Elon Musk is getting Tesla fans a chance to try out Autopilot. The CEO revealed at the company’s annual shareholder meeting on Tuesday at the Computer History Museum in Mountain View, California, that the feature will debut in a limited trial format very soon.

“Hopefully next month, [we will] offer a free trial for people to try out Autopilot and see how well it works,” Musk said. “We’re also making rapid progress on Autopilot technology, so there’s a new version of Autopilot that’s rolling out this week, which I think is quite a significant improvement. The reliability and capability of Autopilot will increase exponentially over the next six to 12 months. It’s really, the improvements are very, very rapid.”

While finer details are scarce, it seems Tesla is considering letting users try out the feature ahead of the rollout of full autonomy later this year.

What Is Autopilot?

“Autopilot” is the brand name applied to a number of systems that, in its most basic terms, lets a computer drive the car. Right now, that means the user maintaining full alertness as the computer follows a highway or drives in other limited applications, with no option to follow a route or complete any complex journeys. This ranks around “level two” on the Society of Automotive Engineers’ ranking of autonomous cars — one level above cruise control, but three levels below the “level five” holy grail of a car that requires no human input.

Tesla describes the current system as offering the current capabilities:

Your Tesla will match speed to traffic conditions, keep within a lane, automatically change lanes without requiring driver input, transition from one freeway to another, exit the freeway when your destination is near, self-park when near a parking spot and be summoned to and from your garage.

The feature originally debuted in October 2014, powered by a Mobileye-developed system. Tesla and Mobileye parted ways in 2016, and in October of that year, Tesla announced a new system developed in-house. The new system is powered by an Nvidia Drive PX 2 computer, and Tesla has been gradually adding new features through over-the-air software updates to match and gradually exceed the capabilities of the previous Mobileye system.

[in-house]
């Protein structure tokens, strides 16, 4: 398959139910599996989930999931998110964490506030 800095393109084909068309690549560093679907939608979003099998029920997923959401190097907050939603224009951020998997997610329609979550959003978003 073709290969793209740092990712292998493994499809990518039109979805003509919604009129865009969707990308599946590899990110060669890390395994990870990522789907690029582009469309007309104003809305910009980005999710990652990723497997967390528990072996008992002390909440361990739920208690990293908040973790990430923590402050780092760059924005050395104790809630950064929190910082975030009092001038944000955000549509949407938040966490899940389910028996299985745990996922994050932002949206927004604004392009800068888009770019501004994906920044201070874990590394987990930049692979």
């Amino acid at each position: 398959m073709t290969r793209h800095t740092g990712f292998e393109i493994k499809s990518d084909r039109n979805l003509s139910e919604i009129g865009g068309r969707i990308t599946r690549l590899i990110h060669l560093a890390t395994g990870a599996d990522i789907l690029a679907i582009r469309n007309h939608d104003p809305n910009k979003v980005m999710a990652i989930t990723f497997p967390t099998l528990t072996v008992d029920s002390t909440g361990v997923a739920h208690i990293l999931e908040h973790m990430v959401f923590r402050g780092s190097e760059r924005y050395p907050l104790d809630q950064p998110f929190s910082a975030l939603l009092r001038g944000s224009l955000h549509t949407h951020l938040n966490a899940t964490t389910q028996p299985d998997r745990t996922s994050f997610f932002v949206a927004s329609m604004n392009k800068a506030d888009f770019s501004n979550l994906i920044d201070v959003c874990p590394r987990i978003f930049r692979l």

Autopilot Vs. Full Self-Driving

Tesla’s goal with the new system is to eventually reach those higher levels of autonomy, either through software updates alone or a computer upgrade. The company claims every car after October 2016 ships with the necessary combination of eight cameras, GPS, radar and ultrasonic sensors to enable full autonomy.

The company describes full autonomy working like this:

All you will need to do is get in and tell your car where to go. If you don’t say anything, the car will look at your calendar and take you there as the assumed destination or just home if nothing is on the calendar. Your Tesla will figure out the optimal route, navigate urban streets (even without lane markings), manage complex intersections with traffic lights, stop signs and roundabouts, and handle densely packed freeways with cars moving at high speed. When you arrive at your destination, simply step out at the entrance and your car will enter park seek mode, automatically search for a spot and park itself. A tap on your phone summons it back to you.

Tesla buyers can pay upfront to unlock the existing Autopilot features, and pre-order the full autonomy features assuming the driver has also purchased the Autopilot unlock. The current Autopilot unlock costs $5,000 when purchased with the car or $6,000 after, while full self-driving costs $3,000 if purchased with the car and is expected to cost $5,000 if bought after when the feature launches — but because you need the first Autopilot unlock to buy the full autonomy unlock, in practice that means full autonomy will likely cost between $8,000 and $11,000 depending on the circumstances.

While Autopilot is available now, it’s unclear when full autonomy will debut — Tesla originally promised coast-to-coast autonomous driving by the end of 2017, but the feature is now expected to debut this year.